Understanding Wine-Types

Edited by Shivangi Srivastava

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In the last blog, we learned how a grape is matured and then processed into a glass of wine. It’s time now to understand how the wines are classified. I’m sure that you know them already but just in case you have any doubts, let’s clear them out. It’s time to take our journey ahead and understand more about wine.

Important terms to remember

Wine has to be classified structurally and this is the foremost step for any person who loves to drink or learn about wine. This structure comprises of 3 basic steps,

  • Style– You prefer a glass of still or sparkling wine? That is the question any bartender or waiter would query when you ask for a glass of wine. And, it is the broader and widely understood classification.
  • Body– There are 3 different types, namely, light, medium and full/heavy. Heavy word is generally associated with fortified wines. How would you know which one you like? Try this at home. Take 3 glasses full of water, lemon juice and mango juice respectively. Try to blindfold yourself and drink from each glass one at a time, following the same order. Try to feel the viscosity of each liquid and not the taste. Water is for light, lemon juice to medium and mango juice for full-bodied wines.
  • Sweetness– In the world of wines there is no such thing as sour or bitter wines, even though you may taste few. They are classified on their sugar level and are either dry or sweet. A similar experiment could be done at home making two glasses of lemonade. Add a little bit of sugar to one and none to the other. Don’t fixate on taste but see what it does to your throat. Understand how you feel while holding the liquid in your mouth and then down your throat.

Based on style

In the broader perspective of things, wines are classified into two major types/styles, still and sparkling. Still wines are those which are allowed to complete its fermentation process and all the CO2 is released during the fermentation process, so there are no bubbles left.

On the contrary, sparkling wines trap the CO2 within the bottles while the fermentation happens. Although most of the CO2 is trapped within the bottle, sometimes the carbonation produced by the yeast is not enough and additional CO2 is added at the later stages. However, this process is rare and winemakers prefer to add more sugar for the yeast to react within the bottle and produce more carbonation.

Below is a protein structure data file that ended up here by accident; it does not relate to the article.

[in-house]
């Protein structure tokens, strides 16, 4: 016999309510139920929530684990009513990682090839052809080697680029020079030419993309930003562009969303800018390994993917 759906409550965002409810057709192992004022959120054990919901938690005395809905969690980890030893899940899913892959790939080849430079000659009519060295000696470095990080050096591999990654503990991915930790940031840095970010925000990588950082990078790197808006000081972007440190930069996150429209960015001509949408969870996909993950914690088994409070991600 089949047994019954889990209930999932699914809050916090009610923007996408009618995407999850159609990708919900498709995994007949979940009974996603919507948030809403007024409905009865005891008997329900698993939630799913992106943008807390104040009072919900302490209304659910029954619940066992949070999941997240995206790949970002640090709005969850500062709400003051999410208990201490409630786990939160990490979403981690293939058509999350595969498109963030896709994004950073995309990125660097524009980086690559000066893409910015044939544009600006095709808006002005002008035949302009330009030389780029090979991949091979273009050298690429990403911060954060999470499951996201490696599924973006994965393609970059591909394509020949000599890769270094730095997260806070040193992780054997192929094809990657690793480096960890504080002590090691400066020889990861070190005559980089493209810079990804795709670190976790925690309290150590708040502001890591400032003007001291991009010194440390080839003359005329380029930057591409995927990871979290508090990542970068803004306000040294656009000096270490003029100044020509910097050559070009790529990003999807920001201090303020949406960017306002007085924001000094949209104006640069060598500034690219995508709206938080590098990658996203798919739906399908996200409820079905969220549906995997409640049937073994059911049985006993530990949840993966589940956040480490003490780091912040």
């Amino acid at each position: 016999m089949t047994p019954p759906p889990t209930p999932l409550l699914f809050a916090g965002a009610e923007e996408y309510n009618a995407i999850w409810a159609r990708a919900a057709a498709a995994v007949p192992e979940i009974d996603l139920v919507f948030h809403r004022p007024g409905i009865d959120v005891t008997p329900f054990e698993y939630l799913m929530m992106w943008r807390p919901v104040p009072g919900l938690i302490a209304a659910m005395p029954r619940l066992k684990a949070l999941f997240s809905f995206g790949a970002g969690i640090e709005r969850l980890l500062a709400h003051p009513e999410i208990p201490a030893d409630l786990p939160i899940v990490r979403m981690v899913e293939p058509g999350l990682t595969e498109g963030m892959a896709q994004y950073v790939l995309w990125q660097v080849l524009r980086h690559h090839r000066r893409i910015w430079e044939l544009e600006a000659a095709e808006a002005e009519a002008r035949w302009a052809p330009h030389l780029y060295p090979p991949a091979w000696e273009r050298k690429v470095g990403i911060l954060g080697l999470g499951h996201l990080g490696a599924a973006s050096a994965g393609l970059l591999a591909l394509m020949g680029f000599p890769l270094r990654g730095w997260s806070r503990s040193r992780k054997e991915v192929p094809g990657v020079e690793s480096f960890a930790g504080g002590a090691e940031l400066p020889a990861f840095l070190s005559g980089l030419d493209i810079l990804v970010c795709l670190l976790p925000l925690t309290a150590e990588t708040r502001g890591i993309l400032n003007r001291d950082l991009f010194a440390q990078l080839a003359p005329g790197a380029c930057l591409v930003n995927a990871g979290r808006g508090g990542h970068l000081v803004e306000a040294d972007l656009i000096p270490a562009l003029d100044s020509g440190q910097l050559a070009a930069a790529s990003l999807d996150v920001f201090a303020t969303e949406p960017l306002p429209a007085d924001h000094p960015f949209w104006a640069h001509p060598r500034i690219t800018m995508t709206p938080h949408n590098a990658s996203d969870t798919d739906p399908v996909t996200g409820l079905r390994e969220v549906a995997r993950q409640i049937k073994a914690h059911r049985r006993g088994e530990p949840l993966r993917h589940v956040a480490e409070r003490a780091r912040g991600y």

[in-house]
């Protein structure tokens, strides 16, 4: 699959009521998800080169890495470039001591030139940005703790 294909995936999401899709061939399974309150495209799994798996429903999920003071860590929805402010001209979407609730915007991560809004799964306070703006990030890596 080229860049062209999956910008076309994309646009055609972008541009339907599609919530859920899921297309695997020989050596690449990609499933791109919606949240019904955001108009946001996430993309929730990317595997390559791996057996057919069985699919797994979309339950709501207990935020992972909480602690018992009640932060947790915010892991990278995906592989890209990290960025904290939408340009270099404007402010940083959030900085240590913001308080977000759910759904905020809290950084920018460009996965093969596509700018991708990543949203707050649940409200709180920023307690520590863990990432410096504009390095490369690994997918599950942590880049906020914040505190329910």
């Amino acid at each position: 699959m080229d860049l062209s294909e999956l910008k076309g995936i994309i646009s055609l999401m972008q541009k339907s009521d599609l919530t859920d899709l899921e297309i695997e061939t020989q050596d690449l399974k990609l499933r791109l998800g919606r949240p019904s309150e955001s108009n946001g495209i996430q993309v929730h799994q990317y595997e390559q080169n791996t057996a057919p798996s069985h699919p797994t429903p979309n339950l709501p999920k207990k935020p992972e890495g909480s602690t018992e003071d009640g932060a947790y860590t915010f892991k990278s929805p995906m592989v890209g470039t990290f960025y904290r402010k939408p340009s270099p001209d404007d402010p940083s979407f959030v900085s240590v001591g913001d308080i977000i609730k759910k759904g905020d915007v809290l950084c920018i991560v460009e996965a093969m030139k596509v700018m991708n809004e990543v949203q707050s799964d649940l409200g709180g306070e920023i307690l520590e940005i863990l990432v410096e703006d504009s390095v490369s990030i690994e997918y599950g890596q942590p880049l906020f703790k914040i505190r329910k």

Based on body

This classification is mainly for still wines and there are only two categories to it, light and heavy. Light wines are natural unfortified wines that are soft and delicate on your palate. To be noted, in addition to light-bodied wines, medium, and full-bodied wines are usually classified within light wines. Since either of them is not fortified with any spirits or liqueurs, they are part of the wider group. Light wines have low alcohol content and acidity can vary depending upon the winemaker.

Heavy body wines are also known as fortified wines. They are achieved by adding liqueur to the wine after the fermentation process is complete. This is done in order to kill the yeast. These wines are usually drunk as aperitif or digestives. They can or cannot be sweet, depending upon the style of making.

Based on sweetness

When it comes to sweetness or dryness of the wine, it is assessed based on sugar level within. Sweet wines have high sugar content. This could be left in the wine after the fermentation process. Sometimes it is added to the wine to increase its sweetness. This process is called Chaptalization and is named after Dr. Chaptal, who invented it. As we know from understanding the grapes’ cycle, a higher sugar level signifies a higher alcohol level hence; it is done for attaining a higher level of alcohol.

On the other hand, dry wines have a low sugar level. However, the acidity of the wine increases as all the sugar is used up during the fermentation process. For it to have some sort of sweetness, additional sugar is added after the fermentation process.

Hope this has clarified some of your doubts regarding the classification of wines. Maybe, next time when you sit in front of your friends, you would be able to tell them a bit more about the wine they drink. Please let me know how the little exercise and if it helped you understand the wine a bit more.

There will be more posts regarding wines and understanding of them. Please share your thoughts and comments for me to improve.

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